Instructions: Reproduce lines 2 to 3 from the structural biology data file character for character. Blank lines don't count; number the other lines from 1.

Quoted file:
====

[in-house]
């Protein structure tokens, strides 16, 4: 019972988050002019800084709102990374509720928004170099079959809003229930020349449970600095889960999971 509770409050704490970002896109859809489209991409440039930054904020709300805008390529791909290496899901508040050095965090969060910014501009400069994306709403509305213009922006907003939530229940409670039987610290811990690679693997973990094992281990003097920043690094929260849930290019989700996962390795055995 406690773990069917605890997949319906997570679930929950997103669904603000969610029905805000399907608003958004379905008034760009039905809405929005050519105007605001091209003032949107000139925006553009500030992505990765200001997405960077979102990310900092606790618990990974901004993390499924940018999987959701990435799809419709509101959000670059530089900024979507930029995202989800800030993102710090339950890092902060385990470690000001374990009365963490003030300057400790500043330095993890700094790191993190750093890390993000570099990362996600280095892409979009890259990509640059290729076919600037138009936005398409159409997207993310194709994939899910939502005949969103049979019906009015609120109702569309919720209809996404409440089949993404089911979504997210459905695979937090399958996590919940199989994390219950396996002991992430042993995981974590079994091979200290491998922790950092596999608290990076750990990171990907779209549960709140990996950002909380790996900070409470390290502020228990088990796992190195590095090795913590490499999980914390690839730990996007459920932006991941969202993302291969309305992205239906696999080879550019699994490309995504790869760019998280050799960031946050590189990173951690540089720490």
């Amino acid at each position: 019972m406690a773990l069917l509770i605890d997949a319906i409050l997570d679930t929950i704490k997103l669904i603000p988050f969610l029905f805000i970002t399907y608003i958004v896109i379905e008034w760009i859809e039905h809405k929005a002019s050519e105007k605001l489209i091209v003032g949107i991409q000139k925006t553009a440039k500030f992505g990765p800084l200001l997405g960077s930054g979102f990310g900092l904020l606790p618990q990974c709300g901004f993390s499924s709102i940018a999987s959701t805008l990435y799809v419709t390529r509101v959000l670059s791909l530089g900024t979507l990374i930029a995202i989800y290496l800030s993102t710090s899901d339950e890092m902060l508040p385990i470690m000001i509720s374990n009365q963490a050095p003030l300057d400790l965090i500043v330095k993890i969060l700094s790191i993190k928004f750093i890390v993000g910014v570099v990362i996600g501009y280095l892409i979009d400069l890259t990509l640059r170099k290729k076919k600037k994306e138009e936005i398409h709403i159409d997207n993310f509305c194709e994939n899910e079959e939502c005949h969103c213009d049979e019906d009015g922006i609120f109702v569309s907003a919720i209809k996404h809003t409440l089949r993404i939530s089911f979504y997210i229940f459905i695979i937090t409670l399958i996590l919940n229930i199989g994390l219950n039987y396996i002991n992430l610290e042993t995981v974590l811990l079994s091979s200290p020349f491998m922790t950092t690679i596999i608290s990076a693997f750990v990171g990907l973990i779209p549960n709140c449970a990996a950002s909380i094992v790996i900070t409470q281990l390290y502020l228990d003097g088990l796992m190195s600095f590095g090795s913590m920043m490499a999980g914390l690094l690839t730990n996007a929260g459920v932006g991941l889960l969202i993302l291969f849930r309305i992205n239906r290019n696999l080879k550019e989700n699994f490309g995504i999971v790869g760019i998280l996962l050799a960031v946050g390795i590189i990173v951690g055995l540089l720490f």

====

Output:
């Protein structure tokens, strides 16, 4: 019972988050002019800084709102990374509720928004170099079959809003229930020349449970600095889960999971 509770409050704490970002896109859809489209991409440039930054904020709300805008390529791909290496899901508040050095965090969060910014501009400069994306709403509305213009922006907003939530229940409670039987610290811990690679693997973990094992281990003097920043690094929260849930290019989700996962390795055995 406690773990069917605890997949319906997570679930929950997103669904603000969610029905805000399907608003958004379905008034760009039905809405929005050519105007605001091209003032949107000139925006553009500030992505990765200001997405960077979102990310900092606790618990990974901004993390499924940018999987959701990435799809419709509101959000670059530089900024979507930029995202989800800030993102710090339950890092902060385990470690000001374990009365963490003030300057400790500043330095993890700094790191993190750093890390993000570099990362996600280095892409979009890259990509640059290729076919600037138009936005398409159409997207993310194709994939899910939502005949969103049979019906009015609120109702569309919720209809996404409440089949993404089911979504997210459905695979937090399958996590919940199989994390219950396996002991992430042993995981974590079994091979200290491998922790950092596999608290990076750990990171990907779209549960709140990996950002909380790996900070409470390290502020228990088990796992190195590095090795913590490499999980914390690839730990996007459920932006991941969202993302291969309305992205239906696999080879550019699994490309995504790869760019998280050799960031946050590189990173951690540089720490």
């Amino acid at each position: 019972m406690a773990l069917l509770i605890d997949a319906i409050l997570d679930t929950i704490k997103l669904i603000p988050f969610l029905f805000i970002t399907y608003i958004v896109i379905e008034w760009i859809e039905h809405k929005a002019s050519e105007k605001l489209i091209v003032g949107i991409q000139k925006t553009a440039k500030f992505g990765p800084l200001l997405g960077s930054g979102f990310g900092l904020l606790p618990q990974c709300g901004f993390s499924s709102i940018a999987s959701t805008l990435y799809v419709t390529r509101v959000l670059s791909l530089g900024t979507l990374i930029a995202i989800y290496l800030s993102t710090s899901d339950e890092m902060l508040p385990i470690m000001i509720s374990n009365q963490a050095p003030l300057d400790l965090i500043v330095k993890i969060l700094s790191i993190k928004f750093i890390v993000g910014v570099v990362i996600g501009y280095l892409i979009d400069l890259t990509l640059r170099k290729k076919k600037k994306e138009e936005i398409h709403i159409d997207n993310f509305c194709e994939n899910e079959e939502c005949h969103c213009d049979e019906d009015g922006i609120f109702v569309s907003a919720i209809k996404h809003t409440l089949r993404i939530s089911f979504y997210i229940f459905i695979i937090t409670l399958i996590l919940n229930i199989g994390l219950n039987y396996i002991n992430l610290e042993t995981v974590l811990l079994s091979s200290p020349f491998m922790t950092t690679i596999i608290s990076a693997f750990v990171g990907l973990i779209p549960n709140c449970a990996a950002s909380i094992v790996i900070t409470q281990l390290y502020l228990d003097g088990l796992m190195s600095f590095g090795s913590m920043m490499a999980g914390l690094l690839t730990n996007a929260g459920v932006g991941l889960l969202i993302l291969f849930r309305i992205n239906r290019n696999l080879k550019e989700n699994f490309g995504i999971v790869g760019i998280l996962l050799a960031v946050g390795i590189i990173v951690g055995l540089l720490f």